Let us examine mass communication process in greater depth. To be able to do this we will build on the classic definitions of mass media originated some fifty years ago by Wilbur Schramm, who has been credited as the founder of mass communication studies. We will also consider ways in which changes in technology have altered conceptions of the mass media. This will allow us to legitimately ask whether the mass media, as Schamm and other early mass communication scholars saw them decades ago, is still the same today.
Mass media sources
In Wilbur Schramm’s heydey, mass media were produced by large, multilayered corporations, where an elite group of authoritative media commentators and professional producers acted as gatekeepers, deciding what the audience should receive, thereby serving an agenda setting function. The sources, recognizing their own power, were aware of themselves as shapers of public opinion and popular tastes (Schramm, 1982).
Giant media corporations are still with us today and are bigger that ever. However, new technologies have made it possible to make many media organizations shrink to minimum-size mass media companies. In the case of newsletters and underground magazines, published on a desktop computer, a staff of one many be sufficient. Portable cameras and audio recorders, on the other hand, have extended audio and video production capability to a much wider area of sources.
In many cases the dividing line between receivers and source is getting weaker and weaker. In the process, the professionalism and authoritativeness of sources in eroding, as their ability to define culture and popular opinion.
Mass media messages and audiences
Formerly, mass media messages were not differentiated and were addressed to the largest possible audiences. The underlying strategy was to homogenize tastes and opinions to further the goals of an industrial society. This meant using media to promote tastes in consumer products, that would impress the widest possible groups. It can happen that everyone who saw the same program would want to buy the same brand of car with the same color. The car manufacturer could then produce lots of this type, lowering production cost and naturally, with fattening profits.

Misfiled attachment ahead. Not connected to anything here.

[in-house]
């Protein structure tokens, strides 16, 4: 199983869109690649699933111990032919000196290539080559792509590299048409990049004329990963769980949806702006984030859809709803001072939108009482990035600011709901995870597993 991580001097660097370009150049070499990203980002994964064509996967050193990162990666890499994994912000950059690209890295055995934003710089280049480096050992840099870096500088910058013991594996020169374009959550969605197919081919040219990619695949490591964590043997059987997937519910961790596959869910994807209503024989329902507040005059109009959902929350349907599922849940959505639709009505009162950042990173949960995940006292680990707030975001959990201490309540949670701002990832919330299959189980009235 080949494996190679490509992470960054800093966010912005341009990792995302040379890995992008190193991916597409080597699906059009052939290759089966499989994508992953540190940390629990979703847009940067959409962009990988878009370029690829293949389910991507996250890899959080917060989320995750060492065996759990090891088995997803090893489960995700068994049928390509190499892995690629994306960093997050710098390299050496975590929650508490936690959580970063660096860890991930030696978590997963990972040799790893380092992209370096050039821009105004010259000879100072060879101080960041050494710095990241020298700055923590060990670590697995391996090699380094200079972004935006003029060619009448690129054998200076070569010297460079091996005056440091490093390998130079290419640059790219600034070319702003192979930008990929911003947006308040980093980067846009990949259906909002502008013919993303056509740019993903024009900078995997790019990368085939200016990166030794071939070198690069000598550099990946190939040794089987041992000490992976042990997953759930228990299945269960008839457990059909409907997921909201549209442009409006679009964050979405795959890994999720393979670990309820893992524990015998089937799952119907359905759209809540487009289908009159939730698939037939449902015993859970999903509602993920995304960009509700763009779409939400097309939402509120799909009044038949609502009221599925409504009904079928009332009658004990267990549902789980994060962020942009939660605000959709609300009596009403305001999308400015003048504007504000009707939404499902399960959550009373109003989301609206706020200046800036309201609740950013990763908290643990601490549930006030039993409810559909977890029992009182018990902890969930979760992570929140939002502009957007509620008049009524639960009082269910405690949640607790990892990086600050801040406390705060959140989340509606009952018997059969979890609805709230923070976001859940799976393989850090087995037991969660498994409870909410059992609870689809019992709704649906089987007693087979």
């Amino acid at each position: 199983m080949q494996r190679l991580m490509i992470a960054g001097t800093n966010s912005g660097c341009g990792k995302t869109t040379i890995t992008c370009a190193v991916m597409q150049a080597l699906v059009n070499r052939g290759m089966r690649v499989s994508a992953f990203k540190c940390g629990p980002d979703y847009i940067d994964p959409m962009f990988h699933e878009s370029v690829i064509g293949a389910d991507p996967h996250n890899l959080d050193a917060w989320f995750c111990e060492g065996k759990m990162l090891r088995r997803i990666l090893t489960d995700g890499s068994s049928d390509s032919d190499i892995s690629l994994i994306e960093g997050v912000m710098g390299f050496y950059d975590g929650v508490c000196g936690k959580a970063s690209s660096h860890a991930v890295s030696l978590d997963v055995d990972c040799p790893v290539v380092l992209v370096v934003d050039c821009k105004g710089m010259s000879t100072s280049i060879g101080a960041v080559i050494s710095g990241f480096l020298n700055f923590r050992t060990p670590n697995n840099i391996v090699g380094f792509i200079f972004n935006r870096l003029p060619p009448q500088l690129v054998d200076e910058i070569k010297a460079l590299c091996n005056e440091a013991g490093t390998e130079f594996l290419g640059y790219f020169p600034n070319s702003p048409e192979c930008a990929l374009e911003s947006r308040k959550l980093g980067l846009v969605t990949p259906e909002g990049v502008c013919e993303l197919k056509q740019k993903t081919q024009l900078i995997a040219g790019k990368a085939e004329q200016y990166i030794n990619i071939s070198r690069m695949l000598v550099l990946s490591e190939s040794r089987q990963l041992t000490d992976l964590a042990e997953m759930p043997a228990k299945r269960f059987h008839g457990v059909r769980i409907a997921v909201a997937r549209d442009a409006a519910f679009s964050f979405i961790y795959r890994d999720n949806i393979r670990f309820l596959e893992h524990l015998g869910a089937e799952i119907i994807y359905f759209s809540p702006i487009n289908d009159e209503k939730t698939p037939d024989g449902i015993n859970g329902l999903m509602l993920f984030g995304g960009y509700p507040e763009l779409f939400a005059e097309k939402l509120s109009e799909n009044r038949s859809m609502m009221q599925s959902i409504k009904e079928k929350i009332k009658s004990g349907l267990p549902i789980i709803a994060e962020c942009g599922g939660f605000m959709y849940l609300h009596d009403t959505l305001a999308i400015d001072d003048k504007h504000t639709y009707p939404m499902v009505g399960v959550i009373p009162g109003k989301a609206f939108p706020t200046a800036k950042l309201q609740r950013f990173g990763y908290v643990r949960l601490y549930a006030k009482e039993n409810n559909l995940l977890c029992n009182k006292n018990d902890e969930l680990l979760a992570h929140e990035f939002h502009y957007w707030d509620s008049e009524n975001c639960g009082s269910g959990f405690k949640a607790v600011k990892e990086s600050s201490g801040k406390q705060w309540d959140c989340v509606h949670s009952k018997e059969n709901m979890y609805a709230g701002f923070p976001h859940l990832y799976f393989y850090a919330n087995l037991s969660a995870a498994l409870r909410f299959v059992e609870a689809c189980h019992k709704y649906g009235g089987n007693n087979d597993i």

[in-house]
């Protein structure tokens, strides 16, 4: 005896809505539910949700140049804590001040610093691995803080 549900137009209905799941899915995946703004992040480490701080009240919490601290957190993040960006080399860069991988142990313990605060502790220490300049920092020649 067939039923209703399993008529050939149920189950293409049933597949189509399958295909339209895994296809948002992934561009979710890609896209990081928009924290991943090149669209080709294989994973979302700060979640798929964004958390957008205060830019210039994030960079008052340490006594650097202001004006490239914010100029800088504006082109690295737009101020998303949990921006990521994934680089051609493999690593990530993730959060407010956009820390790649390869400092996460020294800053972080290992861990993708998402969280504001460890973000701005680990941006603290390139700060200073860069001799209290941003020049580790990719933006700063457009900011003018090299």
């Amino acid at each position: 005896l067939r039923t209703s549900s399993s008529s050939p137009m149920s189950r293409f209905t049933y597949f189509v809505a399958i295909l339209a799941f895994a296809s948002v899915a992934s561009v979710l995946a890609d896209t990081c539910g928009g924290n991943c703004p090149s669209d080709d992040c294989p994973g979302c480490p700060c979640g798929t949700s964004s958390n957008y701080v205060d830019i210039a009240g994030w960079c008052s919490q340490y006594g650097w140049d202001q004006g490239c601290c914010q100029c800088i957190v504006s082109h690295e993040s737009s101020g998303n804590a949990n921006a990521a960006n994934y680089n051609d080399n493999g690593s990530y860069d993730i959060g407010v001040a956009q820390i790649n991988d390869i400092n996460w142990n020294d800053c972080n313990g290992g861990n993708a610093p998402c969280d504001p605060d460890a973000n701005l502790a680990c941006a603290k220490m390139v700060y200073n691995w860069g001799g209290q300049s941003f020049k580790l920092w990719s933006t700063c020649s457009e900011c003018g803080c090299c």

Today, as we have already said new technologies have shrunk the wide area of listenership. Take for instance the computer. One of the earliest uses of computer technology in mass media industries was to make audience research. Eventually, the computer made it possible to narrow down audiences. Changes in the publishing industry-spurred in part by the advent of computer typesetting – and the development of cable television led to the concept of narrowcasting, dedicating channels to specific audience sub groups, or market segments.
At first, demographic characteristics (sex, age, and income) were used to define segments, but as specialized media channels multiplied, segmentation became more sophisticated. Some print and electronic publications have gone the next step, using personal forms of addresses in their advertising copy. Interactive TV promoters use their ability to customize program content to individual viewer. Rather than homogenize taste and cultures, the new mass media try to cater to specialized groups and even define new ones.
Mass media channels
There used to be few mass media channels which were relatively universal in their coverage. Each medium required its own dedicated, purpose-built transmission or distribution system. The messages were also not permanent. If you missed the last episode of a soap drama series, you were out of luck.